and thought it was a good point. I wondered if it would have been better to build the article around this observation rather than around reading. Page layouts, column widths, displaying articles on one or on multiple pages, print versions, linking within the same site or set of sites – all of these things affect the way we read and are affected by the way we read (since site designers have to try to grab and hold our attention). The internet is not just some undifferentiated entity known as “the internet”; search engines don’t just pull up “the best” or “the most efficient” results at the top. There is a sense in which technology “uses” us, sure, but that shouldn’t obscure the ways technology mediates the way people interact with or act upon each other. That’s one of the reasons we use the word “media” right? (Or is that a false etymology?)

I read this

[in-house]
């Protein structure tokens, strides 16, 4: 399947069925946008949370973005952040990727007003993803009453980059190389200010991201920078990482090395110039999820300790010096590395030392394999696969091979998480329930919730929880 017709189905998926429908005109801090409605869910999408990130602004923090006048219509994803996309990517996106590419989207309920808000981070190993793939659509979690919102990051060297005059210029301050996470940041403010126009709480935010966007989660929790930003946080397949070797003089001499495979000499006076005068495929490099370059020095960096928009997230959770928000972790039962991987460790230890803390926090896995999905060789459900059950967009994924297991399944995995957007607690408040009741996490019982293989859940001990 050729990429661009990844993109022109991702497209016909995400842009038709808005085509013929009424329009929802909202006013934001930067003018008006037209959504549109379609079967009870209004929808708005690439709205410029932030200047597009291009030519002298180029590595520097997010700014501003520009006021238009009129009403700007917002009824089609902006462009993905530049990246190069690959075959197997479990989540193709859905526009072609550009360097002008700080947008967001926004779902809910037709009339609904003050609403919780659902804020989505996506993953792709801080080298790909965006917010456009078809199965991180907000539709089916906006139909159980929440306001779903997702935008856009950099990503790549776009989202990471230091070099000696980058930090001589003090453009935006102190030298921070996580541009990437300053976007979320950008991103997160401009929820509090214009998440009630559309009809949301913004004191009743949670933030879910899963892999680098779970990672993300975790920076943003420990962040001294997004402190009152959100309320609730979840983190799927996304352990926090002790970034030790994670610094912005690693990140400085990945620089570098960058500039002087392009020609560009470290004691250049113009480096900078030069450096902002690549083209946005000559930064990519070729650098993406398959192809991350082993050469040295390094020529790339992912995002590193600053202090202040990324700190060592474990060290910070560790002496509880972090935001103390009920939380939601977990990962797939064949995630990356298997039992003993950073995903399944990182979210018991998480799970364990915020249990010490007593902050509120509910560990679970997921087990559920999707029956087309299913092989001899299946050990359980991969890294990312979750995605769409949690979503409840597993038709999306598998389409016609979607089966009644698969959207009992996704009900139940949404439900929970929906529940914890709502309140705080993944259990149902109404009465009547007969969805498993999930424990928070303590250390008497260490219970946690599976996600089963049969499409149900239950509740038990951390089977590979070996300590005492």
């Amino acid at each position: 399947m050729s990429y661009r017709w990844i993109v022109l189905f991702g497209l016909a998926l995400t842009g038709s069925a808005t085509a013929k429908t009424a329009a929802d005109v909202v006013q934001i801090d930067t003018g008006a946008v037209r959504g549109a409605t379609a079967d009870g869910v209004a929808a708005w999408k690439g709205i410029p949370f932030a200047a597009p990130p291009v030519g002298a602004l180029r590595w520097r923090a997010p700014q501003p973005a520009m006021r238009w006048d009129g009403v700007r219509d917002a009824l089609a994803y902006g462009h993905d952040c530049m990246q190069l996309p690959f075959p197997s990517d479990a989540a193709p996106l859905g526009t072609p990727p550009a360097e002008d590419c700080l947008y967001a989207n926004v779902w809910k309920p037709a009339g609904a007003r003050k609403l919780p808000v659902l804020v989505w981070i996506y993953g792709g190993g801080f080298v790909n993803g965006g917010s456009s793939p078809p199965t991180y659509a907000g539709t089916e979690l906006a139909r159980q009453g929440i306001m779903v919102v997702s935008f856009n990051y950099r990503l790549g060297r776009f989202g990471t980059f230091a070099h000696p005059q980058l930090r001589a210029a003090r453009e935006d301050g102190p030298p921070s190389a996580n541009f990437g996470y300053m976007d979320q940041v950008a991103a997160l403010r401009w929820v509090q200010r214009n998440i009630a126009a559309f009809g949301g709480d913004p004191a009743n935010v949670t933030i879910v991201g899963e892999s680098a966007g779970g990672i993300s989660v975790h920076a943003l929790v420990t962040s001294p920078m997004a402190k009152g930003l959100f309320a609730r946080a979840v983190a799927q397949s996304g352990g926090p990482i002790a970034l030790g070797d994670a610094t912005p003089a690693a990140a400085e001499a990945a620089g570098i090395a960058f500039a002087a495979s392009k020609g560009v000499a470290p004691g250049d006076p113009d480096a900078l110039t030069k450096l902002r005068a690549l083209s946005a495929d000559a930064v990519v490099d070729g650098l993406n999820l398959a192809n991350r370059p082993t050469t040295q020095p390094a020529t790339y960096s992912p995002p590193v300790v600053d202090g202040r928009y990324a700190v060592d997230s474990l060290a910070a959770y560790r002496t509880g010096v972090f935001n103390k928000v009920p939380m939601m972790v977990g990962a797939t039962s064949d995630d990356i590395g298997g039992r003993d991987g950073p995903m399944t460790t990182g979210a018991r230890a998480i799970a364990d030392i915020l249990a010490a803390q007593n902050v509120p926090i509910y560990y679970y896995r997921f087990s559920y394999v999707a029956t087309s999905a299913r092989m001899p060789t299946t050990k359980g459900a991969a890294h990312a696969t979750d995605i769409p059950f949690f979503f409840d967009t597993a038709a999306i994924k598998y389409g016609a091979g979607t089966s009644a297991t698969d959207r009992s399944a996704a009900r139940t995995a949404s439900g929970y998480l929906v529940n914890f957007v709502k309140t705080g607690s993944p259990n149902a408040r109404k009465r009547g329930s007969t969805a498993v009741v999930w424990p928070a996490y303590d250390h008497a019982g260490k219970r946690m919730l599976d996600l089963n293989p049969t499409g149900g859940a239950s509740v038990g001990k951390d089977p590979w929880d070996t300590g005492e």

In Plato’s Phaedrus, Socrates bemoaned the development of writing. He feared that, as people came to rely on the written word as a substitute for the knowledge they used to carry inside their heads, they would, in the words of one of the dialogue’s characters, “cease to exercise their memory and become forgetful.” And because they would be able to “receive a quantity of information without proper instruction,” they would “be thought very knowledgeable when they are for the most part quite ignorant.” They would be “filled with the conceit of wisdom instead of real wisdom.” Socrates wasn’t wrong—the new technology did often have the effects he feared—but he was shortsighted. He couldn’t foresee the many ways that writing and reading would serve to spread information, spur fresh ideas, and expand human knowledge (if not wisdom).